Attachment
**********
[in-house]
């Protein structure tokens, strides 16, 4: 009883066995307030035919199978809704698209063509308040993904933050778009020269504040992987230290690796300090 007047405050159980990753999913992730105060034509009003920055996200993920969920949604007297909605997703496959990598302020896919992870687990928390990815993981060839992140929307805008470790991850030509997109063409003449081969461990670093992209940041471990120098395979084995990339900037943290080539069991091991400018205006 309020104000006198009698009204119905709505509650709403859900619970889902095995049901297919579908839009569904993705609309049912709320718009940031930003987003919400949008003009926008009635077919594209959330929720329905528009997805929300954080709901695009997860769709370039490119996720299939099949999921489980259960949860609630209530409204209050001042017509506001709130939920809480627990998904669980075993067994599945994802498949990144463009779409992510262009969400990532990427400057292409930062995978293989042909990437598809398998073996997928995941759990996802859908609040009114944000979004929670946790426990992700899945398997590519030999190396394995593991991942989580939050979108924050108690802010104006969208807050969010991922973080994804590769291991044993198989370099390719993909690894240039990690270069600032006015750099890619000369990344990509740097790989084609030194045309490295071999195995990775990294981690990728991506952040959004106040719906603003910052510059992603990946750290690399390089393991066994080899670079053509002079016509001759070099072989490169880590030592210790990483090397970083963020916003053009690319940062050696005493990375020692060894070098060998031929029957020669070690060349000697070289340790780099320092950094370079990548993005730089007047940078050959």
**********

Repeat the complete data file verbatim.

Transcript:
[in-house]
């Protein structure tokens, strides 16, 4: 009883066995307030035919199978809704698209063509308040993904933050778009020269504040992987230290690796300090 007047405050159980990753999913992730105060034509009003920055996200993920969920949604007297909605997703496959990598302020896919992870687990928390990815993981060839992140929307805008470790991850030509997109063409003449081969461990670093992209940041471990120098395979084995990339900037943290080539069991091991400018205006 309020104000006198009698009204119905709505509650709403859900619970889902095995049901297919579908839009569904993705609309049912709320718009940031930003987003919400949008003009926008009635077919594209959330929720329905528009997805929300954080709901695009997860769709370039490119996720299939099949999921489980259960949860609630209530409204209050001042017509506001709130939920809480627990998904669980075993067994599945994802498949990144463009779409992510262009969400990532990427400057292409930062995978293989042909990437598809398998073996997928995941759990996802859908609040009114944000979004929670946790426990992700899945398997590519030999190396394995593991991942989580939050979108924050108690802010104006969208807050969010991922973080994804590769291991044993198989370099390719993909690894240039990690270069600032006015750099890619000369990344990509740097790989084609030194045309490295071999195995990775990294981690990728991506952040959004106040719906603003910052510059992603990946750290690399390089393991066994080899670079053509002079016509001759070099072989490169880590030592210790990483090397970083963020916003053009690319940062050696005493990375020692060894070098060998031929029957020669070690060349000697070289340790780099320092950094370079990548993005730089007047940078050959």